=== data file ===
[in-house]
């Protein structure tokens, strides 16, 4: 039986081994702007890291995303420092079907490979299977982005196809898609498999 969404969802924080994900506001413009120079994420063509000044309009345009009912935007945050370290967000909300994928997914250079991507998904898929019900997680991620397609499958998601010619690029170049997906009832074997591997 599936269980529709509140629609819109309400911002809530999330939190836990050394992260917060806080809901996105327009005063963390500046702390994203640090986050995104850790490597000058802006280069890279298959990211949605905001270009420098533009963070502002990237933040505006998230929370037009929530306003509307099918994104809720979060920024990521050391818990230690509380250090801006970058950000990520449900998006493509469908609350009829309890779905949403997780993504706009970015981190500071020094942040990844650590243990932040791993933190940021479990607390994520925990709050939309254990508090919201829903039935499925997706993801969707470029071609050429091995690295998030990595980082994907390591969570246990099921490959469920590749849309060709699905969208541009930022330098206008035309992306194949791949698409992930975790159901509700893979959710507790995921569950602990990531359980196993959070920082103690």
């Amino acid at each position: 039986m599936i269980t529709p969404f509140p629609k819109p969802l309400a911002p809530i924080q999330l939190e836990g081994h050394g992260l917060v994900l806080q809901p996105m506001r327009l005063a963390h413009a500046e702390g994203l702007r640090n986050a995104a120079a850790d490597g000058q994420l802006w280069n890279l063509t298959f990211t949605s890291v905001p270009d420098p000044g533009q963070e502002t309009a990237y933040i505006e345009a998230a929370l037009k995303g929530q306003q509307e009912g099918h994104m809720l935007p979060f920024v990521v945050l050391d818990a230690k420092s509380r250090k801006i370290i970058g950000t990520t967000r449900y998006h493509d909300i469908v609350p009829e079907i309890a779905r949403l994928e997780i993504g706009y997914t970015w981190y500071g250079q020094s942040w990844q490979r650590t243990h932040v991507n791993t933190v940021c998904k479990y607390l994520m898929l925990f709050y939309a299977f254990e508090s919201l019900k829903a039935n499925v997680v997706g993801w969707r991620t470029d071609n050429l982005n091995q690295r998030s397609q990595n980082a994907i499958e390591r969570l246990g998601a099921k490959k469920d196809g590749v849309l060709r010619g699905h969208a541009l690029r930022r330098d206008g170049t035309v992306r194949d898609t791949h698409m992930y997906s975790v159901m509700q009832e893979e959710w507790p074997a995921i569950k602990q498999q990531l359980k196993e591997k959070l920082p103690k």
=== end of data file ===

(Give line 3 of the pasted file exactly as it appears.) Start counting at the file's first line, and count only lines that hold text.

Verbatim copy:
């Amino acid at each position: 039986m599936i269980t529709p969404f509140p629609k819109p969802l309400a911002p809530i924080q999330l939190e836990g081994h050394g992260l917060v994900l806080q809901p996105m506001r327009l005063a963390h413009a500046e702390g994203l702007r640090n986050a995104a120079a850790d490597g000058q994420l802006w280069n890279l063509t298959f990211t949605s890291v905001p270009d420098p000044g533009q963070e502002t309009a990237y933040i505006e345009a998230a929370l037009k995303g929530q306003q509307e009912g099918h994104m809720l935007p979060f920024v990521v945050l050391d818990a230690k420092s509380r250090k801006i370290i970058g950000t990520t967000r449900y998006h493509d909300i469908v609350p009829e079907i309890a779905r949403l994928e997780i993504g706009y997914t970015w981190y500071g250079q020094s942040w990844q490979r650590t243990h932040v991507n791993t933190v940021c998904k479990y607390l994520m898929l925990f709050y939309a299977f254990e508090s919201l019900k829903a039935n499925v997680v997706g993801w969707r991620t470029d071609n050429l982005n091995q690295r998030s397609q990595n980082a994907i499958e390591r969570l246990g998601a099921k490959k469920d196809g590749v849309l060709r010619g699905h969208a541009l690029r930022r330098d206008g170049t035309v992306r194949d898609t791949h698409m992930y997906s975790v159901m509700q009832e893979e959710w507790p074997a995921i569950k602990q498999q990531l359980k196993e591997k959070l920082p103690k």